(((Laurie))) Thank you for this recipe this morning! My guy must have his ESP tuned in because while at the store he asked me to make some salsa for the game and while I didn’t follow your recipe exactly I was happy to have had a fresher to remind me of what ingredients to pick up.
The pressure cooking idea worked out good but would work out better if I had only made the single recipe. I didn’t drain the tomatoes while prepping them; rather, I drained them for a few minutes after coming out of the pressure cooker. Next batch I make, I’m going to cook the tomatoes in the pressure cooker for 45 minutes, drain and add all of the ingredients back into the pressure cooker(one less dirty pot is a good thing).
Hi https://great-salsa.com/category/fruit/ Oh no. Sounds like it might have something to do with the tomatoes you used. Did you use Roma tomatoes? Were the tomatoes you used really soft? If so, they probably had more liquid to them then most Roma tomatoes. You could always strain the salsa to make it thicker and adjust the taste with more lime and/or salt. Sorry it didn’t turn out like it should have. I’m really thinking it had to do with the tomatoes. I hope you give it another try. 🙂
UPDATE: Since many of you have asked about a weight measure for the 10 cups of tomatoes, as I’ve been canning the salsa the last few days, I’ve done a little experimenting/research. Basically, I’ve found it varies GREATLY depending on variety. When I used SIX pounds of garden tomatoes + Roma (the paste tomatoes probably only made up about 1/3 of the total), after taking the skins off, lightly crushing, and draining, the yield of tomatoes to use in this recipe was about 2 1/2 cups. When I used TWO pounds of only Roma/paste tomatoes, after taking the skins off, lightly crushing, and draining, the yield of tomatoes to use was a little over one cup. I tend to err on the side of over draining the tomatoes, if anything, so that makes a difference as well. For me, because I usually use paste tomatoes in this recipe, I would plan on around 18-20 pounds (give or take) of Roma/paste tomatoes to get the 10 cups for this recipe…and even more if using tomatoes with a higher water/lower flesh content.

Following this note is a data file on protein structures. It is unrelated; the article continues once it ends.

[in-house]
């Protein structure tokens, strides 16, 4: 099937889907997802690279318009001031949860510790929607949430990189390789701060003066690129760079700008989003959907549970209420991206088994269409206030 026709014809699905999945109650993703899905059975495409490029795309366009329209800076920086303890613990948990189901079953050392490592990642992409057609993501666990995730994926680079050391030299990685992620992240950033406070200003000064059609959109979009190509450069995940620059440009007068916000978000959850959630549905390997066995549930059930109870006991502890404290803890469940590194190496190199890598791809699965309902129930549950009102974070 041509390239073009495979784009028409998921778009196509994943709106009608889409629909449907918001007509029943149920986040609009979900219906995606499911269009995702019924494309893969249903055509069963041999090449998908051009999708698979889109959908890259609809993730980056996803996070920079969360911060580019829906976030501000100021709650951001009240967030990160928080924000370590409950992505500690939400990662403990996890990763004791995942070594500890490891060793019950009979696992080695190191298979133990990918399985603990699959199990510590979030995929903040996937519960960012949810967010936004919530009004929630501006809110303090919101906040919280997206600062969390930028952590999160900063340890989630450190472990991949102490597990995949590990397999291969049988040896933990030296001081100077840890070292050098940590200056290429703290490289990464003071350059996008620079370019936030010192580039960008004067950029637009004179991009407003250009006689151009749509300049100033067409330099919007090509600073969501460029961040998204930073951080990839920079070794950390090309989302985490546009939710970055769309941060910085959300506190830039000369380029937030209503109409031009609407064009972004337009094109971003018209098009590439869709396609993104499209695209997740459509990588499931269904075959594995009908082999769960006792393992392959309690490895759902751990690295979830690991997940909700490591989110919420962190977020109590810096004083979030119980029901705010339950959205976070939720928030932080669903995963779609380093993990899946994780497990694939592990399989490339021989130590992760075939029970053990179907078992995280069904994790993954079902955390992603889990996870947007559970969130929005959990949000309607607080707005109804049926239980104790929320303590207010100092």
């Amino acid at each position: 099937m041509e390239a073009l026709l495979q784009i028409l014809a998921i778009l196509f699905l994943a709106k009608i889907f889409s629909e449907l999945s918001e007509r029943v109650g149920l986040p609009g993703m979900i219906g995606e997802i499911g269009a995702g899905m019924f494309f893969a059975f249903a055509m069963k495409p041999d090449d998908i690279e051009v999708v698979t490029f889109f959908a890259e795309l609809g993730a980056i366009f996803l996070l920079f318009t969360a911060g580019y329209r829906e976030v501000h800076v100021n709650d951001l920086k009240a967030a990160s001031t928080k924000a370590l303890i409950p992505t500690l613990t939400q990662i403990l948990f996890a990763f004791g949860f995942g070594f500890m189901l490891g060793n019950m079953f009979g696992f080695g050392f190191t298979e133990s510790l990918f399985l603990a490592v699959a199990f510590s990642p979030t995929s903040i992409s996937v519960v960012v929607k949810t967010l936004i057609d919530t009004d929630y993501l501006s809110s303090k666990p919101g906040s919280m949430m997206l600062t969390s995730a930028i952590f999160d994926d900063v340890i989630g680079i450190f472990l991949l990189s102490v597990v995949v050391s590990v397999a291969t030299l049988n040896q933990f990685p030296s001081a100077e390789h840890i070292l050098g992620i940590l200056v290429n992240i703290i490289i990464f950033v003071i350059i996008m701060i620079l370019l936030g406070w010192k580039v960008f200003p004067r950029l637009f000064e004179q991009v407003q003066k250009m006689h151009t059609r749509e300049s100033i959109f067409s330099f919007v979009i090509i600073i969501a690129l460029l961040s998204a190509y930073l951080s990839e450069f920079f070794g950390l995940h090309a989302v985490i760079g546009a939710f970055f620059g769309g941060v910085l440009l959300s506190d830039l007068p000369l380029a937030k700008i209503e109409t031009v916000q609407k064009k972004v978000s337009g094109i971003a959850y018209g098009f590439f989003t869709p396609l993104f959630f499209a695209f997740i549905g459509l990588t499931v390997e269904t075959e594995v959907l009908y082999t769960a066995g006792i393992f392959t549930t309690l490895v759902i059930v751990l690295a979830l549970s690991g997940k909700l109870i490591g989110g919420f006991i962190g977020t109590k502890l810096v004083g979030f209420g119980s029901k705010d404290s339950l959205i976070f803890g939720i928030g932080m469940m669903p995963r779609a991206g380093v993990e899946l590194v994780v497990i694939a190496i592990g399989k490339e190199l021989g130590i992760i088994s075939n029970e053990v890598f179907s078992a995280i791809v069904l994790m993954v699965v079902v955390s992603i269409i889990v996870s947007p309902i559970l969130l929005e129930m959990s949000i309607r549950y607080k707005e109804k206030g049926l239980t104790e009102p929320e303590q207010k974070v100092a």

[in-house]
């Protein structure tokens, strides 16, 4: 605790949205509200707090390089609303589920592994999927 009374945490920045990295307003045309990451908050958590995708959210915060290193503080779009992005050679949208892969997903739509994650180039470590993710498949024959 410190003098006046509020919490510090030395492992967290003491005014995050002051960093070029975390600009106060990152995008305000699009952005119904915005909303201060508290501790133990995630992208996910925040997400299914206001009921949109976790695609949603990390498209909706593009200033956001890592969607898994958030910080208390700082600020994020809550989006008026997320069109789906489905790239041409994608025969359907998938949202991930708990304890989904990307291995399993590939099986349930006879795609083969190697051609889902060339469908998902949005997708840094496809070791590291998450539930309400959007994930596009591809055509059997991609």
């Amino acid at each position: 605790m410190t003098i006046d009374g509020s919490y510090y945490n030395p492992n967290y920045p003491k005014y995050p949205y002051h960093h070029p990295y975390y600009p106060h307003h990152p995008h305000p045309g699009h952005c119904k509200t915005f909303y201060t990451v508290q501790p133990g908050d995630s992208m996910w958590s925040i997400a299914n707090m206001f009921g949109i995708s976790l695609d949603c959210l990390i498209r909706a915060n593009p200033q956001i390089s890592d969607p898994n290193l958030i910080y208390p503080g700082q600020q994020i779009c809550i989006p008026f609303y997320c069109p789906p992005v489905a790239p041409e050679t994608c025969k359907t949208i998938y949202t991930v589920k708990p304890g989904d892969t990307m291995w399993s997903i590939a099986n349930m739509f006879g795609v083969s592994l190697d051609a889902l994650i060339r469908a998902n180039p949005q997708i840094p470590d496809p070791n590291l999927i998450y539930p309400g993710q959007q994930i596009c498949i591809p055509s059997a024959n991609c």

This was so good and so fast!! I didn’t have rotel on hand so I took another posters advice and used two cans of diced tomatoes and doubled the salt and jalapeno. I WILL be making this exactly as the recipe states because I’m sure it’s delicious as is. I am no longer hungry for the taco’s I was gong to make because of this addicting salsa!
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The USDA says the only change you can safely make in this salsa recipe is to change the amount of spices and herbs. Do not alter the proportions of vegetables to acid and tomatoes because it might make the salsa unsafe. Do not substitute vinegar for the lemon juice.
OH! And your peeling method??? Wow wow wow THANK YOU! When I can tomato sauce, I freeze the whole tomatoes first. Then as they thaw the skins slip off, and the mushy tomatoes are perfect for cooking down into sauce. But I am so excited to do this instead of the blanching method!
This salsa verde is fresh, bright and not too salty like those store-bought versions. I tried making it with raw tomatillos, but they’re borderline sour. Roasting them really brings out their best side. Tomatillos look like small green tomatoes with husks, but they aren’t tomatoes—they’re cousins. I’ve had an easy time finding them at grocery stores lately.
Who else loves chips and salsa? I figured as much… it’s such a classic snack! I love salsa when it’s fresh and smooth, with small pieces of tomato, onion, jalapeno, with cilantro and lime juice. Bright and fresh with a kick, as the best salsa’s are!
I love the roasted flavor that grilling gives food, so I decided to make a salsa from grilled vegetables. I think this recipe would also taste great using plum tomatoes. Also, if you can’t use wood chip charcoal, you might try adding a little liquid smoke to the salsa while it cooks. —Shelly Bevington, Hermiston, Oregon
3) Peeling tomatoes is the pits, but it must be done for this recipe (both from a texture and bacteria standpoint). I know my grandmother will roll in her grave, but I don’t use the traditional cut an X in the tomato, plunge it into boiling water and then submerge in an ice bath method.
Spread a kitchen towel on the counter. Use your jar lifter to remove warm jars from canner, drain, and line up on the towel. Use your canning ladle and funnel and add the salsa to the warm jars leaving 1/4-inch headspace. Wipe the rims. Use your magnetic lid lifter to lift lids out of the warm water, center lid on the jar, and screw on band until it is fingertip tight.